ONE BOOK, TWO BOOK
Nicole Shih Worcester Telegram & Gazette | USA TODAY NETWORK
Dr. Seuss books that are now the subject of debate over claimed racist depictions remain on the shelves of the Worcester Public Library and other local libraries.
But WPL Executive Director Jason Homer said he backs the decision by Dr. Seuss Enterprises to cease publication of six Dr. Seuss books that portray people in ways that are today considered hurtful, including “And to Think That I Saw It on Mulberry Street,” Dr. Seuss’ first children’s book, and “If I Ran the Zoo.”
The books have been criticized for how they depict Asian and Black people.
“The Worcester Public Library strives to be a welcoming destination and the leading provider of resources to inform, enlighten and enrich our diverse community,” he said. “In order to meet that vision, we must challenge our collective history and make sure we address when deeply loved literature proves hurtful and problematic with the lens of history, diversity and equality.”
The Dr. Seuss books under criticism will remain within the collection but will not be used in any public programming, Homer said.
In Framingham, librarians will soon assess the books, five of which are part of the collection, and decide if they should remain in circulation, said Lena Kilburn, Framingham director of libraries.
“Our librarians are constantly assessing our collections based on a number of factors,” Kilburn said.
The library has not received any complaints about the books, Kilburn said.
“Thankfully, Dr. Seuss has many widely beloved books which the community can continue to enjoy,” Kilburn said.
See DR. SEUSS, Page 4A
Librarians Iris Delgado, left, and Rezarta Reso hold some of the controversial Dr. Seuss books at the Worcester Public Library Thursday. RICK CINCLAIR/TELEGRAM & GAZETTE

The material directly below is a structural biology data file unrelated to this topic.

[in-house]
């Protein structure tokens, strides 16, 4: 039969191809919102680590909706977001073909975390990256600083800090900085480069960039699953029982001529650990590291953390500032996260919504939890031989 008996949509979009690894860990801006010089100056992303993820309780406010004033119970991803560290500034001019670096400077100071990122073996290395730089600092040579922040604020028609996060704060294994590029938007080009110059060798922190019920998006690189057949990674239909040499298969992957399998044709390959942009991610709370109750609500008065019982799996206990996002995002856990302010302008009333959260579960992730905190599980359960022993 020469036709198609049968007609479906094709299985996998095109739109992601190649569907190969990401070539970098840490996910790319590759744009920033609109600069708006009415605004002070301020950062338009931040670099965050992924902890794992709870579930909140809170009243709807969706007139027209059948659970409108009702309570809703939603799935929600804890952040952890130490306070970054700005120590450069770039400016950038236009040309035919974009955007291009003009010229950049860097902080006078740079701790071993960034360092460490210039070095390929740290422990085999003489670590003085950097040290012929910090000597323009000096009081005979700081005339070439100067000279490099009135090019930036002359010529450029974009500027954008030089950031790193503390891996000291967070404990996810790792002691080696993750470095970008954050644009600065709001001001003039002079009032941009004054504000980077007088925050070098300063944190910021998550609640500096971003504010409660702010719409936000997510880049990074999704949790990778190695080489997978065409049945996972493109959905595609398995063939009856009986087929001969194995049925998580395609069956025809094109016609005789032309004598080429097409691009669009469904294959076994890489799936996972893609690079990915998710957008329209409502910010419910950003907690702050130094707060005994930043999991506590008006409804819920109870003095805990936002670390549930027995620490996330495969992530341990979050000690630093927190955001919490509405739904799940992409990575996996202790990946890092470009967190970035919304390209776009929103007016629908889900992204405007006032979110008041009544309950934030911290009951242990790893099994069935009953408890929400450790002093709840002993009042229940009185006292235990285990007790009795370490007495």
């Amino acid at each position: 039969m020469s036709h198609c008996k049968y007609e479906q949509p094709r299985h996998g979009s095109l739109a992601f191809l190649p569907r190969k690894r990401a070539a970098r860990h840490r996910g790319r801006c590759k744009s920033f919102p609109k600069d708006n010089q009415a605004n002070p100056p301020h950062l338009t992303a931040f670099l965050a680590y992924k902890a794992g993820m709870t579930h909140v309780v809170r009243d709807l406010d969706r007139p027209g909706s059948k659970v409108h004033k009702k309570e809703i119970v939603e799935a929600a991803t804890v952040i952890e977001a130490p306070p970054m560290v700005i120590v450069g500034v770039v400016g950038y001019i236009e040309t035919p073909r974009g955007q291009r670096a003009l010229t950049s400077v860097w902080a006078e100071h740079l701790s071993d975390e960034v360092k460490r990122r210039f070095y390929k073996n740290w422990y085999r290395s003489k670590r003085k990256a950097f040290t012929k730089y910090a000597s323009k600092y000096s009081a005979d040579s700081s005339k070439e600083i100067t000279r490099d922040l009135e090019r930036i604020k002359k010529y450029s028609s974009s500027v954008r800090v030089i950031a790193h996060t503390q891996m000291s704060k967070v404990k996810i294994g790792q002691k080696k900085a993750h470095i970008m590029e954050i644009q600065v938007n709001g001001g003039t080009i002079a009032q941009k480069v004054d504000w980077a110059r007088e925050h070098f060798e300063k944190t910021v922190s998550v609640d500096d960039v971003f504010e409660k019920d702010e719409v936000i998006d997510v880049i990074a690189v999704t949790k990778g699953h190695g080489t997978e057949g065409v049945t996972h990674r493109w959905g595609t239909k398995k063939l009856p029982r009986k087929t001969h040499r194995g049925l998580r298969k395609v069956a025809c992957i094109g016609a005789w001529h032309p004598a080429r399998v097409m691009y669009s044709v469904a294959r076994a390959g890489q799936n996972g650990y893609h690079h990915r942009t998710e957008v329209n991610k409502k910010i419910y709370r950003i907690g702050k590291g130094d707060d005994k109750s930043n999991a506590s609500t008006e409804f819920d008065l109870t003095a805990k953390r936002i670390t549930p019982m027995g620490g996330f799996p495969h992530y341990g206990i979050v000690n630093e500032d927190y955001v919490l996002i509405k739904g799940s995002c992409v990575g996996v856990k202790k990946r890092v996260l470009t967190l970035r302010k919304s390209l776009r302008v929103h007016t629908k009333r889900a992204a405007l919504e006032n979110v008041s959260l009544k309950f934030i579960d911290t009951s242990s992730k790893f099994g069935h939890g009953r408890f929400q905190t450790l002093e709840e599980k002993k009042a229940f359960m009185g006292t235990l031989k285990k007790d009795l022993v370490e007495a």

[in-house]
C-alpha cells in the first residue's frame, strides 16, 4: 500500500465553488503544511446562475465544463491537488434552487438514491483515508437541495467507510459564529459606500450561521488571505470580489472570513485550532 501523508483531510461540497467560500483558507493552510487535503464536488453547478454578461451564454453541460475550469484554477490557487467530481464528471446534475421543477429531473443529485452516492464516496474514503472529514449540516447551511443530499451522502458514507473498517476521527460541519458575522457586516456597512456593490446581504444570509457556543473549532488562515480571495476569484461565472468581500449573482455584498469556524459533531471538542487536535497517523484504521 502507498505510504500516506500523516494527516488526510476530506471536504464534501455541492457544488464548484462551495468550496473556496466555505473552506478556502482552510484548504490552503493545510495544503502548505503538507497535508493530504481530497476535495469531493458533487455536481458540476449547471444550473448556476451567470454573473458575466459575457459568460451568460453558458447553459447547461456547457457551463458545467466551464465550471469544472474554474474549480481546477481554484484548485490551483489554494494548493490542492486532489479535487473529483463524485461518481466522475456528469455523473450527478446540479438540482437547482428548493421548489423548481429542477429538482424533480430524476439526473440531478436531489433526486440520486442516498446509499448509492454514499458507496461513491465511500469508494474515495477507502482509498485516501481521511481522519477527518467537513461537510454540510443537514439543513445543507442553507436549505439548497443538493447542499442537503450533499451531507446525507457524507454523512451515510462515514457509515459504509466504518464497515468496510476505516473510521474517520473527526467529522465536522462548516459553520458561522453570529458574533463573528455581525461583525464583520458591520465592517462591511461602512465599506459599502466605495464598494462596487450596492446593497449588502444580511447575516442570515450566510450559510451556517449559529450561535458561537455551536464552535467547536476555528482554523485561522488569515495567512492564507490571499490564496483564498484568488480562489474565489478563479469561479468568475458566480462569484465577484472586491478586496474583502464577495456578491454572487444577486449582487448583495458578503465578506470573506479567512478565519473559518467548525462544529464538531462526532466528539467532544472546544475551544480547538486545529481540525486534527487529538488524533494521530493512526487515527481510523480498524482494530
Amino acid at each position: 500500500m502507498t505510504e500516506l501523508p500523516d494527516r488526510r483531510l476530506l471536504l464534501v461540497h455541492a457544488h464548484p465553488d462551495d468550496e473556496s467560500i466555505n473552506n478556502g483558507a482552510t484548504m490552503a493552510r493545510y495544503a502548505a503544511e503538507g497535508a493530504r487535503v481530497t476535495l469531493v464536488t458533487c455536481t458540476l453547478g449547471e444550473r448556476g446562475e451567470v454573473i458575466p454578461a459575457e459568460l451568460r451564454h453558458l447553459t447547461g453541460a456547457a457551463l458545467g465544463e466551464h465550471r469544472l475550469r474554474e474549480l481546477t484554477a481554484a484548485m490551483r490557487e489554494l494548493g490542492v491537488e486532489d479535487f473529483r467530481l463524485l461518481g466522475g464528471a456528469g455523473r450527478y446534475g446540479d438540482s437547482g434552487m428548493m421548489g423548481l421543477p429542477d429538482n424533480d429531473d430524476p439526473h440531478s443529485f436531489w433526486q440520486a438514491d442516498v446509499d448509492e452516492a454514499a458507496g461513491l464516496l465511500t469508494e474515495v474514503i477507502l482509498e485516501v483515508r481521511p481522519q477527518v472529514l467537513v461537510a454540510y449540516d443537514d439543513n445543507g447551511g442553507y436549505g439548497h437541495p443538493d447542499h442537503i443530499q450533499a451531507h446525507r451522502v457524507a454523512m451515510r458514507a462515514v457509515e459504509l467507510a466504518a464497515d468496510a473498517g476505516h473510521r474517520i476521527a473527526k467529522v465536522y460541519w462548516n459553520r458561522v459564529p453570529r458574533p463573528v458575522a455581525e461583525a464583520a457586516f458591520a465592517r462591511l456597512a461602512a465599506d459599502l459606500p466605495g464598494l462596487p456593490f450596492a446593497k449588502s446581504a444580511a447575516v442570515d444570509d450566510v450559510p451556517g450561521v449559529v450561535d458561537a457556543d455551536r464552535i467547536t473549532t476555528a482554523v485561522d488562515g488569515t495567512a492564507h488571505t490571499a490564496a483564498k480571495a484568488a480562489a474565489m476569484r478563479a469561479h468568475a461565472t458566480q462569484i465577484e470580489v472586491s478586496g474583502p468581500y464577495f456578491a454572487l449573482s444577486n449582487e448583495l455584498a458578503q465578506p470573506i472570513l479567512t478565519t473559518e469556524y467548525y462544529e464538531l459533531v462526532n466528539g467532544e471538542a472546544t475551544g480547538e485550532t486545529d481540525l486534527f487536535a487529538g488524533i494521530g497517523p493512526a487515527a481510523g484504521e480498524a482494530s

Continued from Page 3A
At the Sutton Public Library, where the six Dr. Seuss books in question are not the most popular in the collection, there will be no changes on the shelves, said Betsy Perry, director of Sutton Public Library. The situation is viewed as a teaching moment, she said.
“The imagery depicted in these books provides caregivers opportunities for discussion with their children about the historical context of the time when these books were created,” she said.
The six books that have come under criticism are “And to Think That I Saw It on Mulberry Street” (1937), “McElligot’s Pool” (1947), “If I Ran the Zoo” (1950), “Scrambled Eggs Super!” (1953), “On Beyond Zebra!” (1955) and “The Cat’s Quizzer” (1976). The decision to cease publication and licensing of the books was made by a series of reviews from a panel of experts, including educators, Dr. Seuss Enterprises announced this week.
“Ceasing sales of these books is only part of our commitment and our broader plan to ensure Dr. Seuss Enterprises’ catalog represents and supports all communities and families,” said the company, which controls the catalog of the late author, a Springfield native.
Priya Rathnam, the director of Shrewsbury Public Library, said no Dr. Seuss books will be pulled from shelves. It is up to parents if they want their children to read the titles, she said.